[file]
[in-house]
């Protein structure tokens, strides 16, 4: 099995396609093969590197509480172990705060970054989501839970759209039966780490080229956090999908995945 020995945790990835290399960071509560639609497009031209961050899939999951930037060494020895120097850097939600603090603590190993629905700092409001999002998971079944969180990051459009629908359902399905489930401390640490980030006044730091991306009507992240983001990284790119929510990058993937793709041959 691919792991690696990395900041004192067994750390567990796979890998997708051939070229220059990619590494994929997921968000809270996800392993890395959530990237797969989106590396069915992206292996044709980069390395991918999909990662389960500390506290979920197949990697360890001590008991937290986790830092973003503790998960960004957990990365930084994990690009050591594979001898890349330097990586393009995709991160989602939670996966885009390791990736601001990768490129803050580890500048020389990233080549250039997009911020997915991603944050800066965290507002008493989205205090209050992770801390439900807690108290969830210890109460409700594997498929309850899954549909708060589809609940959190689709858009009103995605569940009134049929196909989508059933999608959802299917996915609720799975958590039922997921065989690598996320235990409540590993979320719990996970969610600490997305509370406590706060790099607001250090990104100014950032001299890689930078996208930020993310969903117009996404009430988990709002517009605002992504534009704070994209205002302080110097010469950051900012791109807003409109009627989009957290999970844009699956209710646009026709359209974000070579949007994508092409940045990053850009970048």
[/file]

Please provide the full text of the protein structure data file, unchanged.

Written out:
[in-house]
């Protein structure tokens, strides 16, 4: 099995396609093969590197509480172990705060970054989501839970759209039966780490080229956090999908995945 020995945790990835290399960071509560639609497009031209961050899939999951930037060494020895120097850097939600603090603590190993629905700092409001999002998971079944969180990051459009629908359902399905489930401390640490980030006044730091991306009507992240983001990284790119929510990058993937793709041959 691919792991690696990395900041004192067994750390567990796979890998997708051939070229220059990619590494994929997921968000809270996800392993890395959530990237797969989106590396069915992206292996044709980069390395991918999909990662389960500390506290979920197949990697360890001590008991937290986790830092973003503790998960960004957990990365930084994990690009050591594979001898890349330097990586393009995709991160989602939670996966885009390791990736601001990768490129803050580890500048020389990233080549250039997009911020997915991603944050800066965290507002008493989205205090209050992770801390439900807690108290969830210890109460409700594997498929309850899954549909708060589809609940959190689709858009009103995605569940009134049929196909989508059933999608959802299917996915609720799975958590039922997921065989690598996320235990409540590993979320719990996970969610600490997305509370406590706060790099607001250090990104100014950032001299890689930078996208930020993310969903117009996404009430988990709002517009605002992504534009704070994209205002302080110097010469950051900012791109807003409109009627989009957290999970844009699956209710646009026709359209974000070579949007994508092409940045990053850009970048």